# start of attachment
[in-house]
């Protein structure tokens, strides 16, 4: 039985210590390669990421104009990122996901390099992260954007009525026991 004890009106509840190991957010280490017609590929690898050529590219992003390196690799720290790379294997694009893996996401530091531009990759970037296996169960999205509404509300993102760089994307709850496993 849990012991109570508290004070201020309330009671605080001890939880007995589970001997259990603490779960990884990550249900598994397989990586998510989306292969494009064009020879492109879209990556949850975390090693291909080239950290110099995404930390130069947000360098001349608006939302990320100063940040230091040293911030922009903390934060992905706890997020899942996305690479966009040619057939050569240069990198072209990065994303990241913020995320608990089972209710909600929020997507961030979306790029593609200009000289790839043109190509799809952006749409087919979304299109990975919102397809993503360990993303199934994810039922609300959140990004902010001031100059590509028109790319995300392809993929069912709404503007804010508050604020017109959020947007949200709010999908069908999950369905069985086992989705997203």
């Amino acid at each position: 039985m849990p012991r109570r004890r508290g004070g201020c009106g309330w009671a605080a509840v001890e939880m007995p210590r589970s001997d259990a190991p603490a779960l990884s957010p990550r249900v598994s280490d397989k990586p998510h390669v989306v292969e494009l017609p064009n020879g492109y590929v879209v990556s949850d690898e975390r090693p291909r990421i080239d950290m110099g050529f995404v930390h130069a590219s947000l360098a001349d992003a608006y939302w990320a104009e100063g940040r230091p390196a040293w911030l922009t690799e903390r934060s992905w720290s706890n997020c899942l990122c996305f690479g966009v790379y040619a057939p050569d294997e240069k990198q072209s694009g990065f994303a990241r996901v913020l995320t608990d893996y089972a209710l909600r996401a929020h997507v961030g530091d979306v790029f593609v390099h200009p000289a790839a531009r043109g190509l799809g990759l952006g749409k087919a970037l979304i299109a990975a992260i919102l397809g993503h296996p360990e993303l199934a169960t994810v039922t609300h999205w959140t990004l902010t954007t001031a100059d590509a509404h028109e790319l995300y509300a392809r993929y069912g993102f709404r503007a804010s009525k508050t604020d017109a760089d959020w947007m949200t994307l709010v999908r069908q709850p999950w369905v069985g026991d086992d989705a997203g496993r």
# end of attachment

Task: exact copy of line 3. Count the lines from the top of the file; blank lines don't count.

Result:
């Amino acid at each position: 039985m849990p012991r109570r004890r508290g004070g201020c009106g309330w009671a605080a509840v001890e939880m007995p210590r589970s001997d259990a190991p603490a779960l990884s957010p990550r249900v598994s280490d397989k990586p998510h390669v989306v292969e494009l017609p064009n020879g492109y590929v879209v990556s949850d690898e975390r090693p291909r990421i080239d950290m110099g050529f995404v930390h130069a590219s947000l360098a001349d992003a608006y939302w990320a104009e100063g940040r230091p390196a040293w911030l922009t690799e903390r934060s992905w720290s706890n997020c899942l990122c996305f690479g966009v790379y040619a057939p050569d294997e240069k990198q072209s694009g990065f994303a990241r996901v913020l995320t608990d893996y089972a209710l909600r996401a929020h997507v961030g530091d979306v790029f593609v390099h200009p000289a790839a531009r043109g190509l799809g990759l952006g749409k087919a970037l979304i299109a990975a992260i919102l397809g993503h296996p360990e993303l199934a169960t994810v039922t609300h999205w959140t990004l902010t954007t001031a100059d590509a509404h028109e790319l995300y509300a392809r993929y069912g993102f709404r503007a804010s009525k508050t604020d017109a760089d959020w947007m949200t994307l709010v999908r069908q709850p999950w369905v069985g026991d086992d989705a997203g496993r």